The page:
In US, unlicensed stem cell clinic numbers keep climbing

Regulatory NewsRegulatory News | 04 November 2021 |  By 

Stem cells. Image credit: NIH

Nearly 1,500 US businesses were engaged in direct-to-consumer marketing of unproven and unlicensed stem cell therapies in 2021, marking a significant uptick over the last five years.
The figure comes from an analysis published in the journal Cell Stem Cell that breaks down the number of clinics promoting various types of putative stem cell treatments in the United States between 2016 and 2021. As of March 31, 2021, there were 1,480 U.S. business operating 2,754 clinics that were directly marketing these stem cell therapies. In 2016, there had been just 351 businesses and 570 clinics selling these products, according to findings from an earlier analysis that utilized less expansive search techniques.
“There has been, over the last five years, dramatic expansion of the marketplace in a way that’s quite surprising,” Leigh Turner, PhD, author of the analysis and a professor of health, society, and behavior at the University of California, Irvine, told Focus. While some businesses have exited the marketplace due to FDA enforcement activities, those departures have been far outnumbered by the entrance of new businesses, he said.
Profits, lack of enforcement drive increase
The proliferation of businesses and clinics offering unlicensed stem cell therapies may be driven by multiple factors, Turner explained, including profitability, the normalization of advertising around stem cell therapies, and the “lack of a robust response” by U.S. regulators.
In 2021, the most common therapies advertised were autologous bone-marrow-derived stem cell interventions, but other therapies included allogeneic birth-tissue-derived stem cell products and mesenchymal stem cell treatments. A few clinics offered xenogeneic stem cell products, embryonic stem cells, and “very small embryonic like” stem cells. Another emerging treatment – stem cell derived exosome products – was advertised by about 6% of businesses.
More than 85% of the businesses marketing these therapies claim that they treat pain, with about 47% making claims related to orthopedic conditions, according to the analysis. A smaller number of companies advertise their stem cell products as treatments for neurological diseases, immunological conditions, lung conditions, and paralysis. About 1.5% of the companies made claims that their products could treat children with cerebral palsy or autism.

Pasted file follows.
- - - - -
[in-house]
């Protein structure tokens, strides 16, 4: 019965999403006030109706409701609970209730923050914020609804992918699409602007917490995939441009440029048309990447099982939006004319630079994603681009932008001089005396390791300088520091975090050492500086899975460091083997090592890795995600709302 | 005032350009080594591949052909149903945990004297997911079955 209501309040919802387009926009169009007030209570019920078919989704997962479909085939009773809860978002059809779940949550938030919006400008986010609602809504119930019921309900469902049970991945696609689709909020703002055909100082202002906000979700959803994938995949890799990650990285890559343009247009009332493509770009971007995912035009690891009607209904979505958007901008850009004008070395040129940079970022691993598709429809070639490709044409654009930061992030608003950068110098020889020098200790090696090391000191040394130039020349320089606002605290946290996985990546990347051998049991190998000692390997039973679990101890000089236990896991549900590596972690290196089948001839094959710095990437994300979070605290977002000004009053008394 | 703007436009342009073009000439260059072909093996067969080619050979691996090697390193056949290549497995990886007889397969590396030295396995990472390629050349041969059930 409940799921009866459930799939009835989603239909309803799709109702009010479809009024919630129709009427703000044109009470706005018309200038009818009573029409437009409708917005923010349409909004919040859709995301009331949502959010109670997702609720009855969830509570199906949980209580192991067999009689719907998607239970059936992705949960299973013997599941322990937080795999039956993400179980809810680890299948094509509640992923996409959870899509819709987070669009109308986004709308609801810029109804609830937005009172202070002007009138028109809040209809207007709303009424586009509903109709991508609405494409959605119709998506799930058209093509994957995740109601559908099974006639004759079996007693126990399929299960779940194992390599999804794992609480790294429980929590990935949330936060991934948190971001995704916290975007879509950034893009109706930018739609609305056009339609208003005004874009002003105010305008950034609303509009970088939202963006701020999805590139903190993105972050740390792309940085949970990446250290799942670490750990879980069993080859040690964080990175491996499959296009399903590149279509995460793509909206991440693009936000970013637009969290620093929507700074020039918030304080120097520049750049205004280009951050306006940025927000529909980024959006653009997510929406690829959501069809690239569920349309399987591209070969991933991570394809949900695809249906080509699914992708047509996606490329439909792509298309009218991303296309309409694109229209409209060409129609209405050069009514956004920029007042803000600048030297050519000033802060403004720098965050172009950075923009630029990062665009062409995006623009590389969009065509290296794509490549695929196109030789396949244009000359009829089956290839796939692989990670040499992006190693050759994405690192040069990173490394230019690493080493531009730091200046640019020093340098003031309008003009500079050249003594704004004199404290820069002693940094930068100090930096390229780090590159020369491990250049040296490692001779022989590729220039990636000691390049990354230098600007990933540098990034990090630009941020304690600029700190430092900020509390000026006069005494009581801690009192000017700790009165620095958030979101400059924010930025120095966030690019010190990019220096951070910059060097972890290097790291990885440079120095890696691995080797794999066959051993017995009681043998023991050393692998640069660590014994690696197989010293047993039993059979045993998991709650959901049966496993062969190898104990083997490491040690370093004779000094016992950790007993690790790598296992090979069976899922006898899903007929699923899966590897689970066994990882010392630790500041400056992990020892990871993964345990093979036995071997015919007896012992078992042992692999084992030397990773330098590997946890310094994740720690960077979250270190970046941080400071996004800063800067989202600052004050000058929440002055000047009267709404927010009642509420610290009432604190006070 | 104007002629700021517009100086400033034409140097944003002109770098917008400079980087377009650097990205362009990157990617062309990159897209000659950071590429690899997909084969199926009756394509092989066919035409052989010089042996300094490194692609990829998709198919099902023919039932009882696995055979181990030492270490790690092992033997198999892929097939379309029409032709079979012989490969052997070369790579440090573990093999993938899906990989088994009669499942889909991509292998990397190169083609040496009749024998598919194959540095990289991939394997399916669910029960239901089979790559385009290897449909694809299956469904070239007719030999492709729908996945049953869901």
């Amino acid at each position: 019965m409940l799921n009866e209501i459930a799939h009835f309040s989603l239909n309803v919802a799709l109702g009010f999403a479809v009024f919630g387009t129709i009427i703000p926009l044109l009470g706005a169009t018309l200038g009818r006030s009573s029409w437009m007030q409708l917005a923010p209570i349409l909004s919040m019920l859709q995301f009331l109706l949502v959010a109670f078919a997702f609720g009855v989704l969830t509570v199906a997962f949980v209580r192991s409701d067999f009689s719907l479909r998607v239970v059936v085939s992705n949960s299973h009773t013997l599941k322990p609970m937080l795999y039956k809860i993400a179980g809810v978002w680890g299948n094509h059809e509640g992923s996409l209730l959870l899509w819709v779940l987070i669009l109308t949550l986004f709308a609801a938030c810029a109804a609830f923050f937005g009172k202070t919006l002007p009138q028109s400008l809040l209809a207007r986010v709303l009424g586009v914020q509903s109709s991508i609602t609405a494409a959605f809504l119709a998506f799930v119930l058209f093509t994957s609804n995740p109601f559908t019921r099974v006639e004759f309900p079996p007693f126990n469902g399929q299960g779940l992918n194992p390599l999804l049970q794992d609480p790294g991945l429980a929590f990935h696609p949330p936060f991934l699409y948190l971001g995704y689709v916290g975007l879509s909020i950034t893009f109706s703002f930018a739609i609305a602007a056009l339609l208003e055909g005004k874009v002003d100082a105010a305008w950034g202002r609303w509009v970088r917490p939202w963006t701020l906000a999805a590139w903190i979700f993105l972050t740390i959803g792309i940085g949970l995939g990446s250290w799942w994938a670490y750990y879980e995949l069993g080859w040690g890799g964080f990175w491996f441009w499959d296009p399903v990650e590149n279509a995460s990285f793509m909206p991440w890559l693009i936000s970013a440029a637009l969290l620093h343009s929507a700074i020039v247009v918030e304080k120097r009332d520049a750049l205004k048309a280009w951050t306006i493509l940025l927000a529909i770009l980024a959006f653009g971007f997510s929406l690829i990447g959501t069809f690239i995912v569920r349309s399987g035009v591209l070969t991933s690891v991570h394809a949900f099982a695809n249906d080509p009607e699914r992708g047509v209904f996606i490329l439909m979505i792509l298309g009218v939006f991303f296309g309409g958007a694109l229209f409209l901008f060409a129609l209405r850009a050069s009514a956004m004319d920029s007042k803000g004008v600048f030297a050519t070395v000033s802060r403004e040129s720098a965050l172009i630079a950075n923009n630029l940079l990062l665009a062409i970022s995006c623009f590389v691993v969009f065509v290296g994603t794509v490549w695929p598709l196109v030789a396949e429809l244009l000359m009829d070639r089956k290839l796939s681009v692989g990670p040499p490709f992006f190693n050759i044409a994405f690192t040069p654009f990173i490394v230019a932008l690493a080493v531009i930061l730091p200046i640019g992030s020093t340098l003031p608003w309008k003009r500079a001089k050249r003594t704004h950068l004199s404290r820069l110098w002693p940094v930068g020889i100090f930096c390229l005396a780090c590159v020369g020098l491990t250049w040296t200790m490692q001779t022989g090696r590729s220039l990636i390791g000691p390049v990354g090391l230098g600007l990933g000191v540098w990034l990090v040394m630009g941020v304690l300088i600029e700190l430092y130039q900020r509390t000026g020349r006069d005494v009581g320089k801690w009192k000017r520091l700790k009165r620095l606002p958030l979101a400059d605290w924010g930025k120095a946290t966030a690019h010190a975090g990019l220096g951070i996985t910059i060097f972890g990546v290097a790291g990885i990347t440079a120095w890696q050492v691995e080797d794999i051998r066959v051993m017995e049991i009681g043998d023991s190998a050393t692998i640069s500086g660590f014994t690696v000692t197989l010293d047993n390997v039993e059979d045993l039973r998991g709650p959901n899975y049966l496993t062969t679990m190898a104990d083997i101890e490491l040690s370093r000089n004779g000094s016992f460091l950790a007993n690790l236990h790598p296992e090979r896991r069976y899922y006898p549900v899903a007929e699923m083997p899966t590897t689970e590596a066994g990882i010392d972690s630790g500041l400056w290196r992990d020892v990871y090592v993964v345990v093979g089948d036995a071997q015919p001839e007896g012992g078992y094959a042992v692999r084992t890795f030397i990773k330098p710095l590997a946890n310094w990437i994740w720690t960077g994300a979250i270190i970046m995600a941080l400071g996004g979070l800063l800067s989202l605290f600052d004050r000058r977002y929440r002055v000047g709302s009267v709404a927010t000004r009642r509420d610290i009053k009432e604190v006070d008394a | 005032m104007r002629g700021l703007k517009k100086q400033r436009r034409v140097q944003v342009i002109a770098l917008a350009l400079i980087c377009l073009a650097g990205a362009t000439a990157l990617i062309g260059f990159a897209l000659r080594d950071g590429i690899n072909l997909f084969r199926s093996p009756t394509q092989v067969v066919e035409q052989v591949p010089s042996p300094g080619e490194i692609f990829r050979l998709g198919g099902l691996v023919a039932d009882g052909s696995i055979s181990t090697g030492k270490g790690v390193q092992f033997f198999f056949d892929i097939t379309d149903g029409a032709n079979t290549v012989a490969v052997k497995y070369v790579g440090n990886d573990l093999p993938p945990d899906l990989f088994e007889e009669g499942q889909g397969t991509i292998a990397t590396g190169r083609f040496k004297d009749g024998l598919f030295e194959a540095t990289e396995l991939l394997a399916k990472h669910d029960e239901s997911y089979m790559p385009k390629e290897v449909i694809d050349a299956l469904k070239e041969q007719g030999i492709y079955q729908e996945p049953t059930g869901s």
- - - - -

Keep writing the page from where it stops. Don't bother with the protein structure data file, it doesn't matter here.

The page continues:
In most cases, the costs of the stem cell treatments were not disclosed online, but among the 56 businesses that did list prices, advertised treatment costs ranged from $1,200 to $28,000.
FDA guidance exists, but is ignored
The expansion of the U.S. marketplace for unlicensed stem cell therapies is happening despite regulatory activity by the US Food and Drug Administration (FDA), Turner explained.
In 2017, the agency announced plans for a regulatory framework around regenerative medicine therapies and began a period of enforcement discretion that targeted the most egregious actors in the marketplace. (RELATED: FDA to Unveil New Regulatory Framework for Stem Cell Therapies, Regulatory Focus 28 August 2017)
In 2019, FDA sought to step up its enforcement activity and finalized guidance around the regulatory considerations for stem cell products with minimal manipulation and homologous use, as well as offering additional information on the same surgical procedure exception and the expedited programs for regenerative medicine therapies for serious conditions. (RELATED: FDA to Step Up Stem Cell Enforcement, Look Into Pathway for Low-Risk Treatments, Regulatory Focus 03 April 2019)
Turner praised the agency for having detailed regulations and guidance and being transparent about how they interpret and apply them. “The problem seems to be more on the side of regulatory enforcement,” he said, noting that businesses marketing unlicensed stem cell therapies know that the odds are they will not be subject to regulatory action even if they are in violation of existing regulations.
To step up enforcement to a level with the potential to shrink the unlicensed therapy marketplace, FDA needs to coordinate to a far greater extent with other regulators, Turner said, including the Department of Justice, the Federal Trade Commission, state attorneys general, as well as state legislatures and medical boards.
“I think if some people lost their licenses to practice medicine, that would have an impact,” Turner said.
The research was supported by The Pew Charitable Trusts.
Cell Stem Cell article


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